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Blog by Joana Colussi and Gary Schnitkey, Department of Agricultural and Consumer Economics, University of Illinois

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Soybeans prices are selling at highs in Brazil because of strong internal and external demand, rising prices on the Chicago Mercantile Exchange, and a weak Brazilian real couple with a strengthening U.S. dollar. Prices have risen at the same time that Brazil, the world's largest soybean producer, has achieved a new record harvest. The 2020/2021 forecast indicates Brazil will harvest 4.97 billion bushels, 8.5% more soybeans than last season. In addition, Brazil´s soybean exports increased dramatically in the last months, reaching historic highs, including unusual sales to the United States.

High Prices in Brazilian Market
The average monthly cash price received by farmers for soybeans in Paraná, the second-largest soybean-producing state in Brazil, increased 66.8% from June 2020 to May 2021, according to data from the Center for Advanced Studies in Applied Economics of "Luiz de Queiroz" College of Agriculture at the University of São Paulo (see Figure 1).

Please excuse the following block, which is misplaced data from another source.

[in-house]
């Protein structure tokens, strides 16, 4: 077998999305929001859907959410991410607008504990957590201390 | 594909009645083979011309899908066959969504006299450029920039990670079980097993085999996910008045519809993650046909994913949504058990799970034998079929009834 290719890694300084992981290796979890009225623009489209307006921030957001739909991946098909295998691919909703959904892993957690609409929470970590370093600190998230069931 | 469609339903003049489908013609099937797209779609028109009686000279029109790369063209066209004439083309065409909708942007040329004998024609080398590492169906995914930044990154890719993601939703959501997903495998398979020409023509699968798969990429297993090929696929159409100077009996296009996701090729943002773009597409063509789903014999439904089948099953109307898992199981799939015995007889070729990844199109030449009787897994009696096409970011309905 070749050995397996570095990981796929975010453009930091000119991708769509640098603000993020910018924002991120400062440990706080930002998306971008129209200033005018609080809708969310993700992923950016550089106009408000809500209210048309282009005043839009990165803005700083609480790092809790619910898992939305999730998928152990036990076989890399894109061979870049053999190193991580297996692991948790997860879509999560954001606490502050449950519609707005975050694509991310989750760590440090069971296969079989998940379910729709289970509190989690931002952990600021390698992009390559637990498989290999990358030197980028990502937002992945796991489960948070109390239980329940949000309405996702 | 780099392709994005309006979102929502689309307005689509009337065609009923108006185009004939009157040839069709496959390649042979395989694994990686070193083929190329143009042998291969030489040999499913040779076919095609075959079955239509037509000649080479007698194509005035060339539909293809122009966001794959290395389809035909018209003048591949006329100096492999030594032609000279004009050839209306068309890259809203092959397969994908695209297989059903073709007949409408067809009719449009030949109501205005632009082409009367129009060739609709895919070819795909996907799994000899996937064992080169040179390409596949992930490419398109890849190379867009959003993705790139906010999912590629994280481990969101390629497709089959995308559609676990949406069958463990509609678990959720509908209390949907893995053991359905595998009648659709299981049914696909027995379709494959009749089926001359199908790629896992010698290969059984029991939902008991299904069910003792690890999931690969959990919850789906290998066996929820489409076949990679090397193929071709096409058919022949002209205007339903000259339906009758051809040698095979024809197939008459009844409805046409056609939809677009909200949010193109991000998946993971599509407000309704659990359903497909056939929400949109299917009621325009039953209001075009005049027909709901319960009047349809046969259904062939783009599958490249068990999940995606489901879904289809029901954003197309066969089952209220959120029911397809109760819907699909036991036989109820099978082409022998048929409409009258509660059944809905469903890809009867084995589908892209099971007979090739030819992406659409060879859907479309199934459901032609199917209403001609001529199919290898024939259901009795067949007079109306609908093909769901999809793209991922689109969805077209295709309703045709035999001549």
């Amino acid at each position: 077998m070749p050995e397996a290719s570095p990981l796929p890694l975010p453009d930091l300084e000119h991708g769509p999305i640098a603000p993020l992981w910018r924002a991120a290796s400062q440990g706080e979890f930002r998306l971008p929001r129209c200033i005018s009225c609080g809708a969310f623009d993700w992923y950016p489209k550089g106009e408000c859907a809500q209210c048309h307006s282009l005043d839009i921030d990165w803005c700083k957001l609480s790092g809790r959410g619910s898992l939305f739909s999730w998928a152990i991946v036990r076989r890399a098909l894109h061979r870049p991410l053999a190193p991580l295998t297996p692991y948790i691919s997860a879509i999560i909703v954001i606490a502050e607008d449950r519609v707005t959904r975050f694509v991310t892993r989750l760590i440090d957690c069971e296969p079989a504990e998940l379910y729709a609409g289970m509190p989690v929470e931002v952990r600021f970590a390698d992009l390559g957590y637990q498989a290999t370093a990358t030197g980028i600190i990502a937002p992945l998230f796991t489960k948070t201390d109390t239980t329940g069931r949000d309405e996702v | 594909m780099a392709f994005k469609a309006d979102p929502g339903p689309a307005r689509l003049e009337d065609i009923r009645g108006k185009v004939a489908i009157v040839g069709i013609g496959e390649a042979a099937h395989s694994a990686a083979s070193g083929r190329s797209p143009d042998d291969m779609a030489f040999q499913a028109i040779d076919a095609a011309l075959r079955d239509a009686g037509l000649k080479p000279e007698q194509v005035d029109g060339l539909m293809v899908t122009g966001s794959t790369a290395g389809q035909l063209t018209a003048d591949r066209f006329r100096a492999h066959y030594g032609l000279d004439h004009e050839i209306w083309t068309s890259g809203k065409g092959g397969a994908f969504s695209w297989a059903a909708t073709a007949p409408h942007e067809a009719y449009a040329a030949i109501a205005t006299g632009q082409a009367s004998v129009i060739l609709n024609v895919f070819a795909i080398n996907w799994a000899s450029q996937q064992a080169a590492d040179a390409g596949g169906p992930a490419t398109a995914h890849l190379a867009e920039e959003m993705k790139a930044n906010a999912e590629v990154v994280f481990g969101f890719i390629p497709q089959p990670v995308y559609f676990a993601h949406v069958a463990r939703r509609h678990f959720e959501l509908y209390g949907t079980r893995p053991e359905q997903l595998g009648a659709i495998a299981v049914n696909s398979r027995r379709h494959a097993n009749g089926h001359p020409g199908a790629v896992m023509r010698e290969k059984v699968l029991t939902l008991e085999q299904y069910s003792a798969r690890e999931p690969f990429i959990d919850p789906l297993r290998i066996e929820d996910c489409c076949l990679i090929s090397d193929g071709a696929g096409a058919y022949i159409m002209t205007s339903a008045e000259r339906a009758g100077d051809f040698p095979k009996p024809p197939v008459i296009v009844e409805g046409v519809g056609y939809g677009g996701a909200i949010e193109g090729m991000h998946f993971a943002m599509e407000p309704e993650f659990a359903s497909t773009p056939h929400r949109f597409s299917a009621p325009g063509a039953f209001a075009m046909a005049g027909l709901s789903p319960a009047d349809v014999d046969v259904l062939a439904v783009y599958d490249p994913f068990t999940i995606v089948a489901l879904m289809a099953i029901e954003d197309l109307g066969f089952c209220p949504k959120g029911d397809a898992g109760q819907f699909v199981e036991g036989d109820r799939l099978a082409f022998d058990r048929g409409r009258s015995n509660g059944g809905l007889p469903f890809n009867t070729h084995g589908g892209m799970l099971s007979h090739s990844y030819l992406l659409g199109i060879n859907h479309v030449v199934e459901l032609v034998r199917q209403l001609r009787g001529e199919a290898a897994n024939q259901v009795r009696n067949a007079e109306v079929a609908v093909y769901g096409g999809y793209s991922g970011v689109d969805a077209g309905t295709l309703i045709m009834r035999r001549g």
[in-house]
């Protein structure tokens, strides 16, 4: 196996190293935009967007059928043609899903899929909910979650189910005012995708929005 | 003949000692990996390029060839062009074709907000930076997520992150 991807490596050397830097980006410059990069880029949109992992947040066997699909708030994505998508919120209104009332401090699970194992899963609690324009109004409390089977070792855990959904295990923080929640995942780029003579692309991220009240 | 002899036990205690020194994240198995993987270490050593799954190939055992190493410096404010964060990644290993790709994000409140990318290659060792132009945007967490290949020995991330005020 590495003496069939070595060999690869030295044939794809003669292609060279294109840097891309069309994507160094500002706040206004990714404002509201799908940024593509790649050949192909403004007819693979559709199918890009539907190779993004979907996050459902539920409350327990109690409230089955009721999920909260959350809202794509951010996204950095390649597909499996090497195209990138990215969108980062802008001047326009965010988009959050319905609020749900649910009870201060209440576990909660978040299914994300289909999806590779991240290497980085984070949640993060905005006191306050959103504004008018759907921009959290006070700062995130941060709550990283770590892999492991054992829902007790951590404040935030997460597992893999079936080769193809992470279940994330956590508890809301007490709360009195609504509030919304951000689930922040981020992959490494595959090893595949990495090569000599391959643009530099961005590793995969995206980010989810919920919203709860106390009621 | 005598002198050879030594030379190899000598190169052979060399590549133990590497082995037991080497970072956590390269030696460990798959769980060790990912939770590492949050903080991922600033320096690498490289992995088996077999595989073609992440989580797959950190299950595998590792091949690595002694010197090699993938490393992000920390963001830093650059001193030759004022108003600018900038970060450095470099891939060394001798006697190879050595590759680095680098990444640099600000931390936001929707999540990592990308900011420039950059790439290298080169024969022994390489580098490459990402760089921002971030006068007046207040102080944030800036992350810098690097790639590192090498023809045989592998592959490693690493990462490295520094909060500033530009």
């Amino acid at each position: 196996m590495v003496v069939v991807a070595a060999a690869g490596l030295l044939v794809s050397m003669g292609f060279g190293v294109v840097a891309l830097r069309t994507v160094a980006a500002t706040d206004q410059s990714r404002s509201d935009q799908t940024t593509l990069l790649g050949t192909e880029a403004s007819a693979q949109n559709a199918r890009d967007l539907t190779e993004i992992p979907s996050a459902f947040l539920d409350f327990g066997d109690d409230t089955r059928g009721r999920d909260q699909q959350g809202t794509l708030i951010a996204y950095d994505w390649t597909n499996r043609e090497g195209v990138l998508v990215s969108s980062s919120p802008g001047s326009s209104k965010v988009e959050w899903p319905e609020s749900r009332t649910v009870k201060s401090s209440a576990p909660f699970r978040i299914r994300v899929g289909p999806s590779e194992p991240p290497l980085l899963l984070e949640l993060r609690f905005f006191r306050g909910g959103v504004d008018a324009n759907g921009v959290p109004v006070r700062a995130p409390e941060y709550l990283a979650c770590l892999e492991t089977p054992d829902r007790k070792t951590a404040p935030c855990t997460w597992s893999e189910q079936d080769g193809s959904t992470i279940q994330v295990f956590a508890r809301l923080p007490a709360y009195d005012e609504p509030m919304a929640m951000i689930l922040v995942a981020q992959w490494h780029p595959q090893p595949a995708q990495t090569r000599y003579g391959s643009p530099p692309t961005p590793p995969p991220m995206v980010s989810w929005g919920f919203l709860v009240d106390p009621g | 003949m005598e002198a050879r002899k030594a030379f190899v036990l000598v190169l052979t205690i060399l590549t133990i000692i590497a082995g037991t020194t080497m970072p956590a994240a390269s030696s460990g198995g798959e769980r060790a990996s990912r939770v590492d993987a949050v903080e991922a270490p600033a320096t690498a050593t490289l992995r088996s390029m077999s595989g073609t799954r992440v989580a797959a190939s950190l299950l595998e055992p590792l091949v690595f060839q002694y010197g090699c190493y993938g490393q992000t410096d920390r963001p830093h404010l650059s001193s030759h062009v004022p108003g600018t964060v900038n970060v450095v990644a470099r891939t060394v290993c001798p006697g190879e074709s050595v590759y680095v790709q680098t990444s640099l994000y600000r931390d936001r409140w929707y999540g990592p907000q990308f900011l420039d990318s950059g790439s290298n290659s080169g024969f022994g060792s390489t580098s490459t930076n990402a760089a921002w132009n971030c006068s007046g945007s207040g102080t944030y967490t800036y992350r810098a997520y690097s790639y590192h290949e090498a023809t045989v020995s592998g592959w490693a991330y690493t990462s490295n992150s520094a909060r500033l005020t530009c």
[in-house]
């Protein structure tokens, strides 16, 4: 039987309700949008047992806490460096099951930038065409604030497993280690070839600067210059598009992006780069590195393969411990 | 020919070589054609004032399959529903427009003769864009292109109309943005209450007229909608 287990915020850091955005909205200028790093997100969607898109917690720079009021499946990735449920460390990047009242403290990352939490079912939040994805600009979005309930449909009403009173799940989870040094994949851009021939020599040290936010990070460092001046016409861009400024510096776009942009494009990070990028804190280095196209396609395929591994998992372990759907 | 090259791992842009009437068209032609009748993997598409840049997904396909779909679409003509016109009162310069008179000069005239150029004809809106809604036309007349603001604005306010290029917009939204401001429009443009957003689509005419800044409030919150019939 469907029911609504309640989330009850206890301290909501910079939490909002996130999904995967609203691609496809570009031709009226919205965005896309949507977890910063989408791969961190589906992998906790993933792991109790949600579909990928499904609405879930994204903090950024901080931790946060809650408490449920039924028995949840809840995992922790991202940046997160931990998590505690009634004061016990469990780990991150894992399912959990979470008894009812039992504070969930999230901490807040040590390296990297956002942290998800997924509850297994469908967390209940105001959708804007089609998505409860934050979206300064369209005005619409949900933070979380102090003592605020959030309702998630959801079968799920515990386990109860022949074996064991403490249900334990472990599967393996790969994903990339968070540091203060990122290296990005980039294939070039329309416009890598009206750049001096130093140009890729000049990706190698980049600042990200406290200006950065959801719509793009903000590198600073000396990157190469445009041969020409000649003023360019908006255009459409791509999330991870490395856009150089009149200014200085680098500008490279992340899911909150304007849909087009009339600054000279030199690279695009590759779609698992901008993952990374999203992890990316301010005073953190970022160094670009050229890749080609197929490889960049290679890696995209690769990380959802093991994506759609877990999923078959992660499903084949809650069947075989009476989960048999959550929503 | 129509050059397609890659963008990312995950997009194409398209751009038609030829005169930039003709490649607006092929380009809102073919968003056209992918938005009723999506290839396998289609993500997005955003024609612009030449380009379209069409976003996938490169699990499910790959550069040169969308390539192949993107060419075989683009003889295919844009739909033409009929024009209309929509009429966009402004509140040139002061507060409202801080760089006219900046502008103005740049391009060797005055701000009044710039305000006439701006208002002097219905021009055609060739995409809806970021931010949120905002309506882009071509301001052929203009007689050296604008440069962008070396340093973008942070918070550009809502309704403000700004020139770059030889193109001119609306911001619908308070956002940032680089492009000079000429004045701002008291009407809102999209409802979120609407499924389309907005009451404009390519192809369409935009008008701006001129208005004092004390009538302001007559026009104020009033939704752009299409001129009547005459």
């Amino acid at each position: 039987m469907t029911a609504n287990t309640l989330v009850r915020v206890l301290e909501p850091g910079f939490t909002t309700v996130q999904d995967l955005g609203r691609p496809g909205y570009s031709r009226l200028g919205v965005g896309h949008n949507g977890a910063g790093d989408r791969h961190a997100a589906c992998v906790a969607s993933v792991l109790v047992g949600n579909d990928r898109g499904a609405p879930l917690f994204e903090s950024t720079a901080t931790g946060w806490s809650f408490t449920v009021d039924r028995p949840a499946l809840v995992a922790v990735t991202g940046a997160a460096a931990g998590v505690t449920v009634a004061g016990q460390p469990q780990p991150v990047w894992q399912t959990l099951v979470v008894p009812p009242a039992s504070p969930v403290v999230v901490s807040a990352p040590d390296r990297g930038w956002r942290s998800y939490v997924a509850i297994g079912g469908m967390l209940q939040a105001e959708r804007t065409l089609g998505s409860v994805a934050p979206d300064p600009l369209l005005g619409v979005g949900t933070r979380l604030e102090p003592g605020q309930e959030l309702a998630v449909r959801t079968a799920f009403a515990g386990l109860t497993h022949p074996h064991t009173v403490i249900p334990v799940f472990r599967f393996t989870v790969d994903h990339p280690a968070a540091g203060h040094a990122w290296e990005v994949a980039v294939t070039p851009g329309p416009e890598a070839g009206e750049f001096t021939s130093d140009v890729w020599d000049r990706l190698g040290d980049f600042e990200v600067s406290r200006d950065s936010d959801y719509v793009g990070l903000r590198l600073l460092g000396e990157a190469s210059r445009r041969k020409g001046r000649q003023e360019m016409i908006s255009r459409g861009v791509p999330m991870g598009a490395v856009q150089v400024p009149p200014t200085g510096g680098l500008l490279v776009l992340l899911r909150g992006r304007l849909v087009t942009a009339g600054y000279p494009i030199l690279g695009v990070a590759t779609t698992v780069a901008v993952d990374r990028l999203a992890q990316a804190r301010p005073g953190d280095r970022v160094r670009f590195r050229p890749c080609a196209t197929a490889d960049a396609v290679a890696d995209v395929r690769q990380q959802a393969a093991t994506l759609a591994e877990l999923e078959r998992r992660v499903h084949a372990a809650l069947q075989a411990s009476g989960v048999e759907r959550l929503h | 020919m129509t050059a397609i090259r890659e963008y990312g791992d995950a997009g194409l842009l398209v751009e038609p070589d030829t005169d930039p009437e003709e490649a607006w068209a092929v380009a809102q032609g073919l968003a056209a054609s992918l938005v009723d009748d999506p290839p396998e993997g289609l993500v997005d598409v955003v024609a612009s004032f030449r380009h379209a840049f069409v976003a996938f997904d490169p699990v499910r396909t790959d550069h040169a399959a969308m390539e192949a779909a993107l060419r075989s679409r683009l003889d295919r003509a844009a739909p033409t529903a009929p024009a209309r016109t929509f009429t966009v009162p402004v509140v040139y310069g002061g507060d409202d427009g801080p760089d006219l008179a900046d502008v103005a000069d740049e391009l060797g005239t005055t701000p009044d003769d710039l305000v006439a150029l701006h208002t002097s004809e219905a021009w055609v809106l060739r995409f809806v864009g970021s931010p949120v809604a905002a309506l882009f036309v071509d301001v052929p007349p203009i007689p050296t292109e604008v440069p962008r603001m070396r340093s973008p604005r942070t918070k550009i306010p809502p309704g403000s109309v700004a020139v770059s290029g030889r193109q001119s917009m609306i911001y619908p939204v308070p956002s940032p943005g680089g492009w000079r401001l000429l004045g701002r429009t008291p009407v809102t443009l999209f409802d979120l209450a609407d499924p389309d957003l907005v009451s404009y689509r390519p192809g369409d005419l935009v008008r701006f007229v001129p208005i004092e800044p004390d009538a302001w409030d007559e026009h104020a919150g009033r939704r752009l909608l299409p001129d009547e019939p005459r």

A 60-kilogram bag of soybeans (2.2 bushels) was sold for BRL 177.48 (USD 33.51) on May 12, a nominal record since September 2012. In the port of Paranaguá (in Paraná), a 60-kilogram bag was sold for BRL 183.02 (USD 33.49) on April 27, also a nominal record in the past 9 years. These historical prices occurred as Brazil's soybean harvest was ending up, which reached a new record in average yields: 3.517 kilograms per hectare. Before that, the best result was in the 2017/2018 crop, with 3.507 kilograms per hectare.

The historically high soybean prices in Brazil this year is correlated with highs in soybean prices on the Chicago Mercantile Exchange (CME). Soybean futures traded in Chicago were the most expensive since June 2013, surpassing $15 per bushel in U.S dollars. Among the factors for the increase are low stocks of soybeans in the United States, rain in Argentina that hampered the harvest and the soybean acreage surprise for USDA Prospective Plantings Reports (see farmdoc daily April 7, 2021).

Tightened U.S. Soybean Supplies
A surge to eight-year highs in Chicago soybean prices is also boosting American farmers' incomes, after many years of narrow margins. In 12 months, the average monthly cash price received by farmers for soybeans in Central Illinois increased 78%, jumping from $8.40 per bushel in May 2020 to $14.94 per bushel in April 2021 (see Figure 2).

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